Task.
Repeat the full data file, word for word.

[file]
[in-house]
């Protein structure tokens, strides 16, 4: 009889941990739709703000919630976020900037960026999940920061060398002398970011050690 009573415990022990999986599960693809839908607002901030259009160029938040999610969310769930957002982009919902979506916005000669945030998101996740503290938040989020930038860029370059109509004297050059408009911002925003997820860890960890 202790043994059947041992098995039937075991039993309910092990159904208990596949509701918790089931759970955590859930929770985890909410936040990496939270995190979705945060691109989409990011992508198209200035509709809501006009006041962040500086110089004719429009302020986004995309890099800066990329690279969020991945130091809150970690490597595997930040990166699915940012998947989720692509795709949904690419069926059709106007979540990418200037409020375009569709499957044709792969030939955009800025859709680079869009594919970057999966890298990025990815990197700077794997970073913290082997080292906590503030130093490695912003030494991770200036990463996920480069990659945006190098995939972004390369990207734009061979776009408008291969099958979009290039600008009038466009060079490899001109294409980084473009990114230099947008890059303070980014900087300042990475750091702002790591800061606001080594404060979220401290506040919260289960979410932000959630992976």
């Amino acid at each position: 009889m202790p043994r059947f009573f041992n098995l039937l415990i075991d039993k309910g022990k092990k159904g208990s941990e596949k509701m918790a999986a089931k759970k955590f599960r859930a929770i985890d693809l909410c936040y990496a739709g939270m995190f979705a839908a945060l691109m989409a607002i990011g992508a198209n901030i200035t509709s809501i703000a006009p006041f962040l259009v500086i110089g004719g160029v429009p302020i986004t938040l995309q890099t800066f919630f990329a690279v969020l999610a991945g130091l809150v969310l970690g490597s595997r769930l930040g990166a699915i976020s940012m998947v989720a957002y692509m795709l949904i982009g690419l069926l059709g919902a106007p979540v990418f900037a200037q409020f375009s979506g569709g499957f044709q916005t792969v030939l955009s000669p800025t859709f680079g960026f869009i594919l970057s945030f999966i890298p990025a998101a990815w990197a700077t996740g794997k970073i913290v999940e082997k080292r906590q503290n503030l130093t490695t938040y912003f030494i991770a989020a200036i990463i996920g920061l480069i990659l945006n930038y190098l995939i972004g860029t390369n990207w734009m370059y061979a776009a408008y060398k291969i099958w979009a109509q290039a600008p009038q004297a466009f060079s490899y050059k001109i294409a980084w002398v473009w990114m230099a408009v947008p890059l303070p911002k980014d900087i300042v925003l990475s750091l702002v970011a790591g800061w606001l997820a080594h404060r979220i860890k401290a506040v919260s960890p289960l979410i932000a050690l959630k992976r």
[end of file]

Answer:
[in-house]
């Protein structure tokens, strides 16, 4: 009889941990739709703000919630976020900037960026999940920061060398002398970011050690 009573415990022990999986599960693809839908607002901030259009160029938040999610969310769930957002982009919902979506916005000669945030998101996740503290938040989020930038860029370059109509004297050059408009911002925003997820860890960890 202790043994059947041992098995039937075991039993309910092990159904208990596949509701918790089931759970955590859930929770985890909410936040990496939270995190979705945060691109989409990011992508198209200035509709809501006009006041962040500086110089004719429009302020986004995309890099800066990329690279969020991945130091809150970690490597595997930040990166699915940012998947989720692509795709949904690419069926059709106007979540990418200037409020375009569709499957044709792969030939955009800025859709680079869009594919970057999966890298990025990815990197700077794997970073913290082997080292906590503030130093490695912003030494991770200036990463996920480069990659945006190098995939972004390369990207734009061979776009408008291969099958979009290039600008009038466009060079490899001109294409980084473009990114230099947008890059303070980014900087300042990475750091702002790591800061606001080594404060979220401290506040919260289960979410932000959630992976």
């Amino acid at each position: 009889m202790p043994r059947f009573f041992n098995l039937l415990i075991d039993k309910g022990k092990k159904g208990s941990e596949k509701m918790a999986a089931k759970k955590f599960r859930a929770i985890d693809l909410c936040y990496a739709g939270m995190f979705a839908a945060l691109m989409a607002i990011g992508a198209n901030i200035t509709s809501i703000a006009p006041f962040l259009v500086i110089g004719g160029v429009p302020i986004t938040l995309q890099t800066f919630f990329a690279v969020l999610a991945g130091l809150v969310l970690g490597s595997r769930l930040g990166a699915i976020s940012m998947v989720a957002y692509m795709l949904i982009g690419l069926l059709g919902a106007p979540v990418f900037a200037q409020f375009s979506g569709g499957f044709q916005t792969v030939l955009s000669p800025t859709f680079g960026f869009i594919l970057s945030f999966i890298p990025a998101a990815w990197a700077t996740g794997k970073i913290v999940e082997k080292r906590q503290n503030l130093t490695t938040y912003f030494i991770a989020a200036i990463i996920g920061l480069i990659l945006n930038y190098l995939i972004g860029t390369n990207w734009m370059y061979a776009a408008y060398k291969i099958w979009a109509q290039a600008p009038q004297a466009f060079s490899y050059k001109i294409a980084w002398v473009w990114m230099a408009v947008p890059l303070p911002k980014d900087i300042v925003l990475s750091l702002v970011a790591g800061w606001l997820a080594h404060r979220i860890k401290a506040v919260s960890p289960l979410i932000a050690l959630k992976r």